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Cortisol

Cortisol, a glucocorticoid (steroid hormone), is produced from cholesterol in the two adrenal glands located on top of each kidney. It is normally released in response to events and circumstances such as waking up in the morning, exercising, and acute stress. Cortisol’s far-reaching, systemic effects play many roles in the body’s effort to carry out its processes and maintain homeostasis.

When chronically elevated, cortisol can have deleterious effects on weight, immune function, and chronic disease risk.

Cortisol (along with its partner epinephrine) is best known for its involvement in the “fight-or-flight” response and temporary increase in energy production, at the expense of processes that are not required for immediate survival.

Blood Sugar Imbalance and Diabetes
Under stressful conditions, cortisol provides the body with glucose This energy can help an individual fight or flee a stressor. However, elevated cortisol over the long term consistently produces glucose, leading to increased blood sugar levels.

Cortisol blocks the effect of insulin—essentially rendering the cells insulin resistant—the body remains in a general insulin-resistant state when cortisol levels are chronically elevated.

Weight Gain and Obesity
Chronically elevated levels of cortisol leads to weight gain. Consistently high blood glucose levels along with insulin suppression lead to cells that are starved of glucose. This activates hunger signals to the brain causing overeating and cravings for high-calorie foods. Studies have demonstrated a direct association between cortisol levels and calorie intake in populations of women.

Immune System Suppression
Cortisol functions to reduce inflammation in the body, which is good, but over time, these efforts to reduce inflammation also suppress the immune system. Chronically elevated cortisol is associated with an increased susceptibility to colds and other illnesses, an increased risk of cancer, the tendency to develop food allergies, and an increased risk of autoimmune disease.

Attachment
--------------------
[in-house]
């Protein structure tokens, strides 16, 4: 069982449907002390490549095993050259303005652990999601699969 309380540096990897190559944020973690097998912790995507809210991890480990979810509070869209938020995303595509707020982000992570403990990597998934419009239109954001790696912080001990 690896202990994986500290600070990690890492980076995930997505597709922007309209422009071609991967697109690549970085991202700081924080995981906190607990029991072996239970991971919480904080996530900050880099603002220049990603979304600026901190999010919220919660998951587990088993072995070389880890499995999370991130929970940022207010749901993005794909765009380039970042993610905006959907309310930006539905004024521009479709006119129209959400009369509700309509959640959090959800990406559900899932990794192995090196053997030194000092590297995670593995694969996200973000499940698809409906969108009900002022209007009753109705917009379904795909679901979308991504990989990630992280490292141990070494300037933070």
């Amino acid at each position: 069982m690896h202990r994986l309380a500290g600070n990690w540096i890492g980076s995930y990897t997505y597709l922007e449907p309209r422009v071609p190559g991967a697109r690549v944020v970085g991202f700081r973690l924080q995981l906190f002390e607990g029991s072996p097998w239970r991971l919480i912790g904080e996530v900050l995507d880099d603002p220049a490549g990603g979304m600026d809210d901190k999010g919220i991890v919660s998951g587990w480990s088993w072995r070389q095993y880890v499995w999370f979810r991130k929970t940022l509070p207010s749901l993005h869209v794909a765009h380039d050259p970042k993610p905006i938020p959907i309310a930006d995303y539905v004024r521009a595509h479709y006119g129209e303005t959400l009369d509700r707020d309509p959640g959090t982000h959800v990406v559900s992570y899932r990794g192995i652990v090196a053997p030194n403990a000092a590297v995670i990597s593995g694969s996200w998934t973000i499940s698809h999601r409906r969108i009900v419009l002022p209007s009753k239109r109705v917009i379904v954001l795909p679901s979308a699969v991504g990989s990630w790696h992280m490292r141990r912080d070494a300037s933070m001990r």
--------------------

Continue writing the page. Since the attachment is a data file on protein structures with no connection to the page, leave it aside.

Gastrointestinal Problems
Cortisol activates the sympathetic nervous system, As a rule, the parasympathetic nervous system must then be suppressed, since the two systems cannot operate simultaneously. The parasympathetic nervous system is stimulated during eating, which is important for digestion and absorption. Digestion and absorption are compromised,

Cardiovascular Disease
Cortisol constricts blood vessels and increases blood pressure to enhance the delivery of oxygenated blood. This is advantageous for fight-or-flight situations but not perpetually. Over time, such arterial constriction and high blood pressure can lead to vessel damage and plaque buildup, increasing the incidence of Heart disease and stroke.

Fertility Problems
Elevated cortisol relating to prolonged stress can lend itself to erectile dysfunction or the disruption of normal ovulation and menstrual cycles..

Other Issues
Cortisol secretion has a normal diurnal rhythm.  With aging and chronic stress this rhythm is altered.  Cortisol should be highest in the morning and low at night.  Elevation of cortisol at night down regulates melatonin receptors and causes insomnia.

Memory Impairment 
Cortisol elevation over time causes shrinkage of the hippocampus, an area of the brain where memory is stored. High levels of cortisol cause memory problems.

Assessing Cortisol Levels
The best way to evaluate cortisol is a salivary test, Four saliva samples are taken every 6 hours. A blood cortisol test is available, but it is considered inferior to the salivary test as it tests cortisol levels only at one given point in time and may miss alterations in diurnal rhythm of cortisol.  A 24 hour urine for free cortisol is also frequently ordered by physicians but averages the cortisol over time again missing the diurnal rhythm of cortisol.

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